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Gender Gap Exists in Domestic Duties of Working Physicians

Unlike female physicians, most men's spouses or domestic partners were not employed full-time

FRIDAY, March 7, 2014 (HealthDay News) -- Gender differences exist in domestic activities among career-oriented academic physicians with children, according to a study published online March 3 in the Annals of Internal Medicine.

Shruti Jolly, M.D., from the University of Michigan in Ann Arbor, and colleagues sent a nationwide postal survey (2010 to 2011) to physician recipients of National Institutes of Health K08 or K23 awards (2006 to 2009) with active academic affiliation at the time of the survey.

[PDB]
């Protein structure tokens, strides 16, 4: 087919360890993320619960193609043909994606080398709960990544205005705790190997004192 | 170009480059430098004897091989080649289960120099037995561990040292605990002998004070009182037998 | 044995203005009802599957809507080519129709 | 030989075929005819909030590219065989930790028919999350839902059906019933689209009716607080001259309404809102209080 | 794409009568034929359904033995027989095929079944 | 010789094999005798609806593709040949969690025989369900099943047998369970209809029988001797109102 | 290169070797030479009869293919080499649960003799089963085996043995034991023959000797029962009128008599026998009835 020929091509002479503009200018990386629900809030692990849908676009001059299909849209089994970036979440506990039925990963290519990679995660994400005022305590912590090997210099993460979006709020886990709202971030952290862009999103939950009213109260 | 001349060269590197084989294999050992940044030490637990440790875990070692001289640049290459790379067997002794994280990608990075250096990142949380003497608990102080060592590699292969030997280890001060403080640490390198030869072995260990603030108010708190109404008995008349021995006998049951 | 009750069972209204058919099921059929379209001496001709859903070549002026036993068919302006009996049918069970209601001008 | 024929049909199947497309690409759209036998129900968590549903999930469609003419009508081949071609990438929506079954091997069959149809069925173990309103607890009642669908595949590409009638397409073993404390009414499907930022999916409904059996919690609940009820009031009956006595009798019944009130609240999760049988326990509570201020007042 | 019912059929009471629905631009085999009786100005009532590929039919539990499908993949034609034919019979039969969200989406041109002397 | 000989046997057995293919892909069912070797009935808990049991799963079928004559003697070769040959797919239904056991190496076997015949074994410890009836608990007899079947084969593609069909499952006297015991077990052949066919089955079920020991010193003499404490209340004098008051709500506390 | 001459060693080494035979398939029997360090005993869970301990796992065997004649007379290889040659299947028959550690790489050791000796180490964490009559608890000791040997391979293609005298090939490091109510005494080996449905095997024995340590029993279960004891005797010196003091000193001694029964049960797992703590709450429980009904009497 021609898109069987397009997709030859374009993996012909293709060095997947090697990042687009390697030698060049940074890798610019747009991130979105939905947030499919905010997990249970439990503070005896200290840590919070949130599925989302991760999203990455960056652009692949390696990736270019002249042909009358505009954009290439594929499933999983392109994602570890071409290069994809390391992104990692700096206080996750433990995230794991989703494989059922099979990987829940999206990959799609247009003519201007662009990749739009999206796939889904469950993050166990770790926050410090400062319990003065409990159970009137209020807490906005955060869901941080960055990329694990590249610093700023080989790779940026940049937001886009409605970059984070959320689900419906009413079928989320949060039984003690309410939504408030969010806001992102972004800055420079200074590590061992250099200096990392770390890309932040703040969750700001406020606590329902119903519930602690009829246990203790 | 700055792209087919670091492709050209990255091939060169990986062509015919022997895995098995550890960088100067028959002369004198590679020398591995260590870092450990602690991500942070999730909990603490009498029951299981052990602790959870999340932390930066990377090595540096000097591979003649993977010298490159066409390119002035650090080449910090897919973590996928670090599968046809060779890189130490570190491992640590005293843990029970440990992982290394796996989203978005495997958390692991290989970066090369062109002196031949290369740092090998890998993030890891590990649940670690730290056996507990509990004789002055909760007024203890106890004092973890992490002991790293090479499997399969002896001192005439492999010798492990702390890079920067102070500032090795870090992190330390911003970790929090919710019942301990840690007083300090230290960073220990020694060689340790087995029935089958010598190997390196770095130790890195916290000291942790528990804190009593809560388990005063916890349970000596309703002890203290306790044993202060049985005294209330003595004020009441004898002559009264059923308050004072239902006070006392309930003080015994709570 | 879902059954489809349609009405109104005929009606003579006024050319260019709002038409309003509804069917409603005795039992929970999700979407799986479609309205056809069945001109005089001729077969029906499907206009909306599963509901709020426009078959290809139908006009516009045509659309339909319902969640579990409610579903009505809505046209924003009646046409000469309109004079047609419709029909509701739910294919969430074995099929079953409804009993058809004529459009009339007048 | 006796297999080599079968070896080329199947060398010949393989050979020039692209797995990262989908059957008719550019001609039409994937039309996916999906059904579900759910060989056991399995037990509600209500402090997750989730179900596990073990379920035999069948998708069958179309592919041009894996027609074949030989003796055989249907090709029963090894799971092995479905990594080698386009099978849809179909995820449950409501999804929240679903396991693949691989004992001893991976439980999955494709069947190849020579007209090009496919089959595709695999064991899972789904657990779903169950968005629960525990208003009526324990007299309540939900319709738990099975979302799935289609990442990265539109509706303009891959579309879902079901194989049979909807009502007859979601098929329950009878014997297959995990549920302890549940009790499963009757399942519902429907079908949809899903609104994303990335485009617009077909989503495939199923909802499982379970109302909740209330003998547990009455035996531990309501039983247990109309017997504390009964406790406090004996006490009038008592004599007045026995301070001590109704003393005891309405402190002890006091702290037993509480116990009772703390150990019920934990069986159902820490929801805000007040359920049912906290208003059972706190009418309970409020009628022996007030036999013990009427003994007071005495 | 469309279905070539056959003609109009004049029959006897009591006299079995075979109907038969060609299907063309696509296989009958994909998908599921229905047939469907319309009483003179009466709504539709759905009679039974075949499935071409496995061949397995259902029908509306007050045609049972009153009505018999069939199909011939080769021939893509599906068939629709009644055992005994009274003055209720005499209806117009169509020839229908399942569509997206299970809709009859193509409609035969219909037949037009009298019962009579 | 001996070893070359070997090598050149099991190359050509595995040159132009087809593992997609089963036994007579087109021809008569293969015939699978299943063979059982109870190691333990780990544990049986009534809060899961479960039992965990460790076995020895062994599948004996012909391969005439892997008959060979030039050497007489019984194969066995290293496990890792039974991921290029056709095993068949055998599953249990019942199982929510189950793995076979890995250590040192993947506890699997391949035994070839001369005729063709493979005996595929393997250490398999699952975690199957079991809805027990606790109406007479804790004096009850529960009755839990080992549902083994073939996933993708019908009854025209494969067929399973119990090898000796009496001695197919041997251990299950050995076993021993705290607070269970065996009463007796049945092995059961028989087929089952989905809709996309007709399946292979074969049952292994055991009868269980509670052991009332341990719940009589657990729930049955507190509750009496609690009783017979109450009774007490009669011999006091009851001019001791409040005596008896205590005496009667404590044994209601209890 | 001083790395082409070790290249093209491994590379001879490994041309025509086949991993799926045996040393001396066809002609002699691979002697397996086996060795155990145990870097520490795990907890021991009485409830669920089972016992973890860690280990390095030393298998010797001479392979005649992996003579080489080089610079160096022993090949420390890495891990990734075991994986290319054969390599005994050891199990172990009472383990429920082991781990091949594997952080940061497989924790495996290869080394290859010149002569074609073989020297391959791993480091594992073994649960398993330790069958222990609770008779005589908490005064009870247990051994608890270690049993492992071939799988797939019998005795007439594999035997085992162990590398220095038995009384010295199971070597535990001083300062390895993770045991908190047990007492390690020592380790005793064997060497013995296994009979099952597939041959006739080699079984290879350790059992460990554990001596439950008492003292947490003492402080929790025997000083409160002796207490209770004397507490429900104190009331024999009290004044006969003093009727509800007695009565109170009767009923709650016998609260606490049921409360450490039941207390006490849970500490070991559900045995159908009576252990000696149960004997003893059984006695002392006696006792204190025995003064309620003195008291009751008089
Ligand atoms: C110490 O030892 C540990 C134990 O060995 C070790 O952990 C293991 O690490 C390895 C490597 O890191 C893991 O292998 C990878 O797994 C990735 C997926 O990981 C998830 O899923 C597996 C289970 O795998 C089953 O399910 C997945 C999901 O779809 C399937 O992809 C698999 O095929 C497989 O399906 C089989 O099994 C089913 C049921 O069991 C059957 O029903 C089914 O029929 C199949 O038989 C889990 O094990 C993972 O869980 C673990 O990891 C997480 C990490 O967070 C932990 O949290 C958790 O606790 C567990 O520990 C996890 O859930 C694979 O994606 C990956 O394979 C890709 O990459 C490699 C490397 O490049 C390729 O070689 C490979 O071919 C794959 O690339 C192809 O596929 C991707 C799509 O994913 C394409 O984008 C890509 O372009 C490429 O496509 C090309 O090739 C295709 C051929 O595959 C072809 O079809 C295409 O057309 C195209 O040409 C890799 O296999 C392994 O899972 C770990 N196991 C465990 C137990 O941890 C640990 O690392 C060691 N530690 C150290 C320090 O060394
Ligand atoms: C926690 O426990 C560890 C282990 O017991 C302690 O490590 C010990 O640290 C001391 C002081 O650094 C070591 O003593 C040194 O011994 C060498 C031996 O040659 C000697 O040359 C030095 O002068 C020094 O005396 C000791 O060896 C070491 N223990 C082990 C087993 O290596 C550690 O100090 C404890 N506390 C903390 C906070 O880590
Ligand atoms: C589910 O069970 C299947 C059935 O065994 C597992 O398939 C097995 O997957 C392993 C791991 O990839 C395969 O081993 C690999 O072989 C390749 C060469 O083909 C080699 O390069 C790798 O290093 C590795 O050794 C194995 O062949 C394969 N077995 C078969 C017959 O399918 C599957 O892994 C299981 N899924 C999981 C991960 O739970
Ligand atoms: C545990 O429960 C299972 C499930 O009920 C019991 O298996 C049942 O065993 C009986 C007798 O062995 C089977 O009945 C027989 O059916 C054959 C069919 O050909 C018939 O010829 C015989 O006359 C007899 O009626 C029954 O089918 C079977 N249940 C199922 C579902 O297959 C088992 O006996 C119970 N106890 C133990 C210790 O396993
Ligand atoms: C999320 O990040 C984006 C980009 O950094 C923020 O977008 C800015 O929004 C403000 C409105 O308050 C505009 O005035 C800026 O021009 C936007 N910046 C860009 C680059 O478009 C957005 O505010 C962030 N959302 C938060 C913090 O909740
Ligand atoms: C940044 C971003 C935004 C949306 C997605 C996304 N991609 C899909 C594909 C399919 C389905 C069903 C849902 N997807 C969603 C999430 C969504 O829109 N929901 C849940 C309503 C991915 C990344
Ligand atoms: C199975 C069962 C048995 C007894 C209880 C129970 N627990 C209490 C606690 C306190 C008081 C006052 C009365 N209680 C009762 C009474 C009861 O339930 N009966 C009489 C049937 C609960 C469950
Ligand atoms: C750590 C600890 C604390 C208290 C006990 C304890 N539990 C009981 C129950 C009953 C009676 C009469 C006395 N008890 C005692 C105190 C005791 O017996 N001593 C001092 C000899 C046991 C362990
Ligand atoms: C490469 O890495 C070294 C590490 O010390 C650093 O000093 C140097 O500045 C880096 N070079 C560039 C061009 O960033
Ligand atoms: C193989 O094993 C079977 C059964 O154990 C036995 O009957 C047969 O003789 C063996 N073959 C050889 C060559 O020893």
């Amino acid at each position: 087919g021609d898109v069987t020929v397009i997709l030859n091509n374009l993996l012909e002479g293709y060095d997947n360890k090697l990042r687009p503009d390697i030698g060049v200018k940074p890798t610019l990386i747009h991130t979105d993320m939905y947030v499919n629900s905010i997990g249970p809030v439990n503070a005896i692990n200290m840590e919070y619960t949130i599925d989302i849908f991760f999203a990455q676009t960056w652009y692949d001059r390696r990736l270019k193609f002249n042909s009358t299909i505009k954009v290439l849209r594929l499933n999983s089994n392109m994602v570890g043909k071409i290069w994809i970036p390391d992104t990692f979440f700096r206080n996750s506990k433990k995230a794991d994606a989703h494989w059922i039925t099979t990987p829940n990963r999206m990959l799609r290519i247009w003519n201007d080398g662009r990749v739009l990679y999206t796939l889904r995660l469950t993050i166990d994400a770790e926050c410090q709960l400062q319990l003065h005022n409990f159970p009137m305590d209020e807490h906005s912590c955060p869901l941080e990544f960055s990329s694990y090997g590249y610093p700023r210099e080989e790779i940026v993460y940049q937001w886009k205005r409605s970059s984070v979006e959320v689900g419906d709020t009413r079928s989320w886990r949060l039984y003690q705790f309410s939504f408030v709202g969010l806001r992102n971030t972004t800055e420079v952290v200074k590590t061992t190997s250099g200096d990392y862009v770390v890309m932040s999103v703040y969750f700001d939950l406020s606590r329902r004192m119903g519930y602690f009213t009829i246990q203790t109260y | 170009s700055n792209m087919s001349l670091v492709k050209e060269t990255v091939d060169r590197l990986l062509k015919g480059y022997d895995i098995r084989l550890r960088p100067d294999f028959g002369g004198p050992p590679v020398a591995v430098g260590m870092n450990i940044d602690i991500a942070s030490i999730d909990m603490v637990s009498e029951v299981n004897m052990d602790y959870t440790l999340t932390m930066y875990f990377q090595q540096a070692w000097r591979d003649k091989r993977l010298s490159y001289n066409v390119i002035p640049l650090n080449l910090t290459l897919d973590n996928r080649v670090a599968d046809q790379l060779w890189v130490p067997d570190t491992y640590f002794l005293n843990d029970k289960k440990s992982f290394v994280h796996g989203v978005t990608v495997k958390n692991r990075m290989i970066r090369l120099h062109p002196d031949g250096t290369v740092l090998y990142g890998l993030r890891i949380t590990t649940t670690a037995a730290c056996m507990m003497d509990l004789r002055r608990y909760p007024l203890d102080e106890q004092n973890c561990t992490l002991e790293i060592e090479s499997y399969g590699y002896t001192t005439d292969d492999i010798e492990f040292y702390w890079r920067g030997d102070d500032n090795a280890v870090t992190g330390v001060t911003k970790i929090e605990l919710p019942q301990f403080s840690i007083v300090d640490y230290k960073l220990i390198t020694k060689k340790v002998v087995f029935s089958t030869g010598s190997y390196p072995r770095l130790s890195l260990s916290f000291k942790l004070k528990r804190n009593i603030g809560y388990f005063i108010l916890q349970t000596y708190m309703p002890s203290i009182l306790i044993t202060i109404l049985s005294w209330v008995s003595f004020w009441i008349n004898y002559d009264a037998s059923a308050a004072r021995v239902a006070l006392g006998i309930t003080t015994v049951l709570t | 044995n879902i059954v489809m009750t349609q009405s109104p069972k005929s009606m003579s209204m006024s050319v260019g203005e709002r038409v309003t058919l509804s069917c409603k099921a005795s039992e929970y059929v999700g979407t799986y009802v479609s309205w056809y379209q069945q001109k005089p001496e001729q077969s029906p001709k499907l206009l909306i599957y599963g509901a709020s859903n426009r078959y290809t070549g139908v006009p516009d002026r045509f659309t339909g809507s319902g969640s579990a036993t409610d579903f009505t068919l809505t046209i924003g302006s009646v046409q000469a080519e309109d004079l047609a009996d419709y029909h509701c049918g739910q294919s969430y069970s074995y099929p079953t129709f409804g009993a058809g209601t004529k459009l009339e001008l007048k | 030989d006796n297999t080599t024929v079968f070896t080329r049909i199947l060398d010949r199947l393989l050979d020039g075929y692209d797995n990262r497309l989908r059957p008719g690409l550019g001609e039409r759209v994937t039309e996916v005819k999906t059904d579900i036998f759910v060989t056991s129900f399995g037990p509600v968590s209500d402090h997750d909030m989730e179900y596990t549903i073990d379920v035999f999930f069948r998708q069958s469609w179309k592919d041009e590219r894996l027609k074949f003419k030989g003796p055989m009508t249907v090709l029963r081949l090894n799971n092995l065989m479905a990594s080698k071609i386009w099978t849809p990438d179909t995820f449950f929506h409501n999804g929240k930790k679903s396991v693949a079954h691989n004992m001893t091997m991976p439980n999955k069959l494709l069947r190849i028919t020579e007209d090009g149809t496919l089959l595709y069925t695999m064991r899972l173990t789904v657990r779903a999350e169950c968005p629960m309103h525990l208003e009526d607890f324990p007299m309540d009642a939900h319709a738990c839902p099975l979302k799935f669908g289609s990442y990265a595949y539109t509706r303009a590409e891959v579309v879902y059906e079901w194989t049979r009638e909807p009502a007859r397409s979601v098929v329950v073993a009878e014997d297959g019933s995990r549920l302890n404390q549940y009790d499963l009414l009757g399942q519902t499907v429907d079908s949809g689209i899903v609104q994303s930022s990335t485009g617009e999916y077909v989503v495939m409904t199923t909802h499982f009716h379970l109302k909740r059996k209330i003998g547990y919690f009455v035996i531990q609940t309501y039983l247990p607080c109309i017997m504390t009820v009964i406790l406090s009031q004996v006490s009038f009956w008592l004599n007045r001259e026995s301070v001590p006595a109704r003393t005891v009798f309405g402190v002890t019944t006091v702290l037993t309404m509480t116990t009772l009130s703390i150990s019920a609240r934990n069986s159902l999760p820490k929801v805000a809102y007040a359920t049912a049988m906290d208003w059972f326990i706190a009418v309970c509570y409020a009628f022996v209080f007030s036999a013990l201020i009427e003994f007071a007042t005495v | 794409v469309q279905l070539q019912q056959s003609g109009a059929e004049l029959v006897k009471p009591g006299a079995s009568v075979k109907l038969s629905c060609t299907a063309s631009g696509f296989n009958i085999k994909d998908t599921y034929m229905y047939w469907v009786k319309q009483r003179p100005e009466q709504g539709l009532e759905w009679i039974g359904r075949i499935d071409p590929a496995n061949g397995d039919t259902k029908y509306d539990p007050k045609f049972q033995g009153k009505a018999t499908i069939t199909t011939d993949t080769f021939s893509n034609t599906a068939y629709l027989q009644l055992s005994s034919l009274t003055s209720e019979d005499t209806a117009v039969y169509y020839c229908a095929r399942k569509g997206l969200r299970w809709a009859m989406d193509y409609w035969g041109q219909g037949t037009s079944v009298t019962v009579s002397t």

Based on 1,049 responses, the researchers found that women were more likely than men to have spouses or domestic partners who were employed full-time (85.6 versus 44.9 percent). After adjustment for work hours, spousal employment, and other factors, women respondents who were married or partnered with children spent 8.5 more hours per week on domestic activities. When looking at a subgroup of these respondents with spouses or domestic partners who were employed full-time, women were more likely to take time off than men (42.6 versus 12.4 percent) during disruptions of usual child care arrangements.

"In this sample of career-oriented professionals, gender differences in domestic activities existed among those with children," the authors write.

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